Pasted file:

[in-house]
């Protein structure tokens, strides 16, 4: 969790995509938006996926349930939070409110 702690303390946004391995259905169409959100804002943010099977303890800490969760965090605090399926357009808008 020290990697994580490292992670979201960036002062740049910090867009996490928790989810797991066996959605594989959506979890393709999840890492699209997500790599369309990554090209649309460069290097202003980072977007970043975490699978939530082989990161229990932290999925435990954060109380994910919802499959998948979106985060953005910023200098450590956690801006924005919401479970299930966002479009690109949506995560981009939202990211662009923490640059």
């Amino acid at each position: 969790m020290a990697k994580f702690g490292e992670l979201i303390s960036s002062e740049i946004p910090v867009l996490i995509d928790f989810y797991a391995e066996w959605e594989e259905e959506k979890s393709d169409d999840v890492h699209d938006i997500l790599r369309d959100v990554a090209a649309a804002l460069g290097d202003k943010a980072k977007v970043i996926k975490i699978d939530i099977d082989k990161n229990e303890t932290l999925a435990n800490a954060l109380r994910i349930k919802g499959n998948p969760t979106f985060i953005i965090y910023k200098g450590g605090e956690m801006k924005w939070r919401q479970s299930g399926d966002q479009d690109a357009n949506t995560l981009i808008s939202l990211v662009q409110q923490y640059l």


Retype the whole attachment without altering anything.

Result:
[in-house]
């Protein structure tokens, strides 16, 4: 969790995509938006996926349930939070409110 702690303390946004391995259905169409959100804002943010099977303890800490969760965090605090399926357009808008 020290990697994580490292992670979201960036002062740049910090867009996490928790989810797991066996959605594989959506979890393709999840890492699209997500790599369309990554090209649309460069290097202003980072977007970043975490699978939530082989990161229990932290999925435990954060109380994910919802499959998948979106985060953005910023200098450590956690801006924005919401479970299930966002479009690109949506995560981009939202990211662009923490640059």
């Amino acid at each position: 969790m020290a990697k994580f702690g490292e992670l979201i303390s960036s002062e740049i946004p910090v867009l996490i995509d928790f989810y797991a391995e066996w959605e594989e259905e959506k979890s393709d169409d999840v890492h699209d938006i997500l790599r369309d959100v990554a090209a649309a804002l460069g290097d202003k943010a980072k977007v970043i996926k975490i699978d939530i099977d082989k990161n229990e303890t932290l999925a435990n800490a954060l109380r994910i349930k919802g499959n998948p969760t979106f985060i953005i965090y910023k200098g450590g605090e956690m801006k924005w939070r919401q479970s299930g399926d966002q479009d690109a357009n949506t995560l981009i808008s939202l990211v662009q409110q923490y640059l």